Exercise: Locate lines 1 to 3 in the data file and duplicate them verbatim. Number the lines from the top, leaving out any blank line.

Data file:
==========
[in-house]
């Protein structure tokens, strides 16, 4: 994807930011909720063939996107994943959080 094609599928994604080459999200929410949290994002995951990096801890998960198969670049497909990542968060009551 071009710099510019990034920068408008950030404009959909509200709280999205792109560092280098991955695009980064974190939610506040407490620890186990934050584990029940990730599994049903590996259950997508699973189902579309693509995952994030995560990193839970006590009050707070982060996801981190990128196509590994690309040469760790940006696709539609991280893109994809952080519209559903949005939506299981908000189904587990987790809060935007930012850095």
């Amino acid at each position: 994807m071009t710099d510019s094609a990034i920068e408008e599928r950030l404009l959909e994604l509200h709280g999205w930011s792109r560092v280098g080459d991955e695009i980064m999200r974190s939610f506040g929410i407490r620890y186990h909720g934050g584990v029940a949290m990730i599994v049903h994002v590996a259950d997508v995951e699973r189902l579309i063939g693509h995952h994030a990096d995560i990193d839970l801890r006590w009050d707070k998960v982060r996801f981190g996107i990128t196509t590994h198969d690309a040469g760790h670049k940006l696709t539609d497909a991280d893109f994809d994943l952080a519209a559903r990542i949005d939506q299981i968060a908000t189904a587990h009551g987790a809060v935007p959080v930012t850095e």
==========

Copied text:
[in-house]
């Protein structure tokens, strides 16, 4: 994807930011909720063939996107994943959080 094609599928994604080459999200929410949290994002995951990096801890998960198969670049497909990542968060009551 071009710099510019990034920068408008950030404009959909509200709280999205792109560092280098991955695009980064974190939610506040407490620890186990934050584990029940990730599994049903590996259950997508699973189902579309693509995952994030995560990193839970006590009050707070982060996801981190990128196509590994690309040469760790940006696709539609991280893109994809952080519209559903949005939506299981908000189904587990987790809060935007930012850095």
């Amino acid at each position: 994807m071009t710099d510019s094609a990034i920068e408008e599928r950030l404009l959909e994604l509200h709280g999205w930011s792109r560092v280098g080459d991955e695009i980064m999200r974190s939610f506040g929410i407490r620890y186990h909720g934050g584990v029940a949290m990730i599994v049903h994002v590996a259950d997508v995951e699973r189902l579309i063939g693509h995952h994030a990096d995560i990193d839970l801890r006590w009050d707070k998960v982060r996801f981190g996107i990128t196509t590994h198969d690309a040469g760790h670049k940006l696709t539609d497909a991280d893109f994809d994943l952080a519209a559903r990542i949005d939506q299981i968060a908000t189904a587990h009551g987790a809060v935007p959080v930012t850095e």